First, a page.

Nassau County and several villages gathered police officers, firefighters, religious leaders and survivors of the Sept. 11 terrorist attacks 19 years ago to hold annual commemorations of those lost, with social distancing in place.
At Floral Park’s remembrance event, held Friday morning outside Village Hall, Mayor Dominick Longobardi spoke of a close friend who was killed in the attacks.
The friend, Tom Hetzel, worked in the New York City Fire Department, and died at age 33. Longobardi said he met his wife through Hetzel’s wife.
“When we think about all those times we had together, Tom was a wonderful, wonderful man. He was a great New York City fireman. He worked so hard but more importantly he cared very much about his family,” Longobardi said. “His daughter is going to graduate from college very soon. When you think about it, 19 years passed and unfortunately she didn’t have her dad but the memory of her dad is something that is so great.”
The mayor asked the crowd to join him in remembering the lives of those lost, and reflect on the good times that were had with them.
The Holy Spirit Choir sang and the names of the 11 Floral Park residents who died in the attacks were read by the village trustees.
The crowd gathered around the village’s memorial, which has a stone foundation with the victims’ names and a piece of a bent metal beam that was part of the Twin Towers.
The New Hyde Park Fire Department has a similar memorial, with the names of those lost and a piece of steel from the twin towers. A former chief of the department, James Kane, is also a former New York City firefighter and helped to get the steel.
Kane organizes a remembrance at the memorial each year. New Hyde Park Mayor Lawrence Montreuil said it was “a very moving ceremony” where the names of each person from the village lost in the attacks are read and a bell is rung after each.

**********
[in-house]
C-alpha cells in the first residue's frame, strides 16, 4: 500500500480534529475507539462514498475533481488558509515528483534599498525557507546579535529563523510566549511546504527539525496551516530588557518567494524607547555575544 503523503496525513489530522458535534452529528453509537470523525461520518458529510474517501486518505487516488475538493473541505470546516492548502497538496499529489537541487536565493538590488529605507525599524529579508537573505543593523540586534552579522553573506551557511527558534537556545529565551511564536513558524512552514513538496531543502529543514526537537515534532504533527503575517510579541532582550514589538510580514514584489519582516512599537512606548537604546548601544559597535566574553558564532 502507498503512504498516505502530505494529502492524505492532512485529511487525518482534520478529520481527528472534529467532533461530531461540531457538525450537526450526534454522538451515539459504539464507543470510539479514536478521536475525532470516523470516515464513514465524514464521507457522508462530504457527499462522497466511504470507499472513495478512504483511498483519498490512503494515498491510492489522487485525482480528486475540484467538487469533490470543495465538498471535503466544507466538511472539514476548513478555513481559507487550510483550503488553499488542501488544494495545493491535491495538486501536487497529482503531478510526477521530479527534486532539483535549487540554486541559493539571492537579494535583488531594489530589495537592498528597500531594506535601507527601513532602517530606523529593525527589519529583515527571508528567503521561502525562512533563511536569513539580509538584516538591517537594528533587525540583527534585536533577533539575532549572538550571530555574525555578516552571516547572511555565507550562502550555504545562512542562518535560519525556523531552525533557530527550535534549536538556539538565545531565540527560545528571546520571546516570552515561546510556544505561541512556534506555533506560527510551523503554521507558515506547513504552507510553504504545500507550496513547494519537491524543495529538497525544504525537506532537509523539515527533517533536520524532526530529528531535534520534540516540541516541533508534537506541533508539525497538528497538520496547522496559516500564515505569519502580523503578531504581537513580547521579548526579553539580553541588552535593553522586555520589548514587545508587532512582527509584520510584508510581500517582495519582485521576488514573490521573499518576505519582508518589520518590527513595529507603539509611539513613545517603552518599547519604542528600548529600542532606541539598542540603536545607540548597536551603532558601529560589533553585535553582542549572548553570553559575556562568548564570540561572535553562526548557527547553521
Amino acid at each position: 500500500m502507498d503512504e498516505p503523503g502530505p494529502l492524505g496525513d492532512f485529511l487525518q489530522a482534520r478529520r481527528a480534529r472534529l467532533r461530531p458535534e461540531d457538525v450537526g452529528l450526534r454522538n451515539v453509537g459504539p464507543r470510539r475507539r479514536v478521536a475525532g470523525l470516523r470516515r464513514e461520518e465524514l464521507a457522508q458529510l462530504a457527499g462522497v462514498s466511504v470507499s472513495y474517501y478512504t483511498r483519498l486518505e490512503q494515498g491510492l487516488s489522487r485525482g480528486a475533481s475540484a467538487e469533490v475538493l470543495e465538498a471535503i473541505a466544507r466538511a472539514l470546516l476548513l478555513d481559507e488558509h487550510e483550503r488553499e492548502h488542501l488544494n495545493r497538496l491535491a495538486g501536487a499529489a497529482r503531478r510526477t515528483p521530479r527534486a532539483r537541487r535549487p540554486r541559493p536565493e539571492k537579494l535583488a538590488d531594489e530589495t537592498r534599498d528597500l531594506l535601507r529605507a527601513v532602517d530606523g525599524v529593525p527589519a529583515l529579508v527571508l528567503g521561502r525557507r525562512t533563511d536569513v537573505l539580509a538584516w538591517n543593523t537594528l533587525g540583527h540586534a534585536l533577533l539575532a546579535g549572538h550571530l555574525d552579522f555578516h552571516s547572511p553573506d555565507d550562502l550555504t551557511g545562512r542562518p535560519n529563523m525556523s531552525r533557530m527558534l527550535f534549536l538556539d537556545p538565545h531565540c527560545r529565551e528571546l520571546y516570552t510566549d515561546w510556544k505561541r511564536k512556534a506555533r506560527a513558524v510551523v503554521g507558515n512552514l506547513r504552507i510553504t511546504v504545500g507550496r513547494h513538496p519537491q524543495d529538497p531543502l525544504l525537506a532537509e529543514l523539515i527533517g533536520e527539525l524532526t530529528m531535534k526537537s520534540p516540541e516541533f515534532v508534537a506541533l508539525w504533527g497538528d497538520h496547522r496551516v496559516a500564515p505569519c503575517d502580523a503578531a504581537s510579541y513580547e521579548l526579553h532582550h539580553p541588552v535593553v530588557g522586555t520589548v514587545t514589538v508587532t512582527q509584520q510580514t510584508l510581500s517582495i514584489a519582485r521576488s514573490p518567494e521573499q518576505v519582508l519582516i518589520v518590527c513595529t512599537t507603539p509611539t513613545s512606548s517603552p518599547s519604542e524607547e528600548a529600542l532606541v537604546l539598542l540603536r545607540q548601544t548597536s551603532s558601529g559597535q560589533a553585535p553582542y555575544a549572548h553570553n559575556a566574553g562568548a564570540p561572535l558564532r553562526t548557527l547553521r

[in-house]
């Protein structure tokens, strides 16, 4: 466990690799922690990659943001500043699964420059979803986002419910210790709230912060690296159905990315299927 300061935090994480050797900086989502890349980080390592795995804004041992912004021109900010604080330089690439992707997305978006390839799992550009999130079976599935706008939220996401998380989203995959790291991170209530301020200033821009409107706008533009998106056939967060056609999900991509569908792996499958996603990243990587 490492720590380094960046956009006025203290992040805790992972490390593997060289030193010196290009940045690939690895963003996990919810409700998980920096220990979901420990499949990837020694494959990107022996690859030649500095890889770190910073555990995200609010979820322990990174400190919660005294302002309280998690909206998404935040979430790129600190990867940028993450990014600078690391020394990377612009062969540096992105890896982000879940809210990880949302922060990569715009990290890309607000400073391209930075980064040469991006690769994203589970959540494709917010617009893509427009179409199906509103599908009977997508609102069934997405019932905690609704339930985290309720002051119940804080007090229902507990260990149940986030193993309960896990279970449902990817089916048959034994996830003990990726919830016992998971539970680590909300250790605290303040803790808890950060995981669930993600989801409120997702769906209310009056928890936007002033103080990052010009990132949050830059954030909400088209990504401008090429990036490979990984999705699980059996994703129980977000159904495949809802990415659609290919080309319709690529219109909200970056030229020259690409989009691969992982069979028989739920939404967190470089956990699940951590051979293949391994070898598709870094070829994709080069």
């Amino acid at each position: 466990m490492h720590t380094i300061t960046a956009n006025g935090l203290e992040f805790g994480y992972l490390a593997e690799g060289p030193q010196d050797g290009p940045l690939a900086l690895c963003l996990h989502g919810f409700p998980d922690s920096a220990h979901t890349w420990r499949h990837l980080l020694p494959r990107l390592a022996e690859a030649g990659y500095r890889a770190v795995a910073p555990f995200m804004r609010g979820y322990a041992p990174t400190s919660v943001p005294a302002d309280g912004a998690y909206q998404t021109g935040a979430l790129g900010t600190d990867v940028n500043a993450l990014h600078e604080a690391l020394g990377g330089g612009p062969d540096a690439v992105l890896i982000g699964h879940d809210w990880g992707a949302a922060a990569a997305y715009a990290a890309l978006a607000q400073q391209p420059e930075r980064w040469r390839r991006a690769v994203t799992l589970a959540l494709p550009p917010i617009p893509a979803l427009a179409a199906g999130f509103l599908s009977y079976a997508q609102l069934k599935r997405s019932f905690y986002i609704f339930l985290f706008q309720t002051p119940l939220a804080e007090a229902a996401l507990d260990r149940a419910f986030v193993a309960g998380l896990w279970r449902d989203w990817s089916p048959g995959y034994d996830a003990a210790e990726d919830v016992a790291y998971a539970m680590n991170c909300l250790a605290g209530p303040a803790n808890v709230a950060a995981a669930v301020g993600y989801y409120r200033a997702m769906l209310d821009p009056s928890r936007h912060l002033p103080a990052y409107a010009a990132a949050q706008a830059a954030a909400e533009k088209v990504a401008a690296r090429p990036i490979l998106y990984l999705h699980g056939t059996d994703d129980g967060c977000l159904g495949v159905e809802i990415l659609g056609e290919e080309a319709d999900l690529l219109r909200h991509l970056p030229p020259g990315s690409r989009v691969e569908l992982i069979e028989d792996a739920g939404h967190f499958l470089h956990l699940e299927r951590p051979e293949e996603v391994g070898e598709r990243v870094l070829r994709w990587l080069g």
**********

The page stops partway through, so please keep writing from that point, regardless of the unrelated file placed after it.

The Town of North Hempstead hosted a virtual event in light of the COVID-19 pandemic. It was hosted by Town Clerk Wayne Wink and featured speeches from a number of elected officials and religious leaders. It was broadcast on the town’s television channel and on its website.
In the event, Wink referred to the physical distancing protocols that Americans are now forced to adhere to and said the aftermath of the Sept. 11 attacks could be considered “the first new normal.”
He said many similarities exist between the two crises, such as the way people gather in large numbers, if they do at all, being called into question. He also brought up the fear people feel in their own communities and the first responders who have put their lives on the line during Sept. 11 and during COVID-19.
“Families across North Hempstead were forever changed by the heartless events of 9/11,” Town Supervisor Judi Bosworth said. “The 56 victims from our town were family members and loved ones, friends and co-workers and our neighbors.”
Nassau County held an event at Eisenhower Park in which the names of all those lost from Nassau County were read by family members and friends.
“I know for those of you who lost loved ones on 9/11, life may have found a new normal but it feels a little off kilter,” Nassau County Executive Laura Curran said.
Curran said that in an era when turning on the television or social media results in seeing hatred and division, it is important that communities come together to mourn and pray.
One woman, Sarah Hutchins, who lost her son in the attacks, brought a photo of him and when she was done reading her set of names, said that every day since then, the struggle has gotten harder.
“The loss of a child changes you,” Hutchins said. “Time doesn’t heal all wounds.”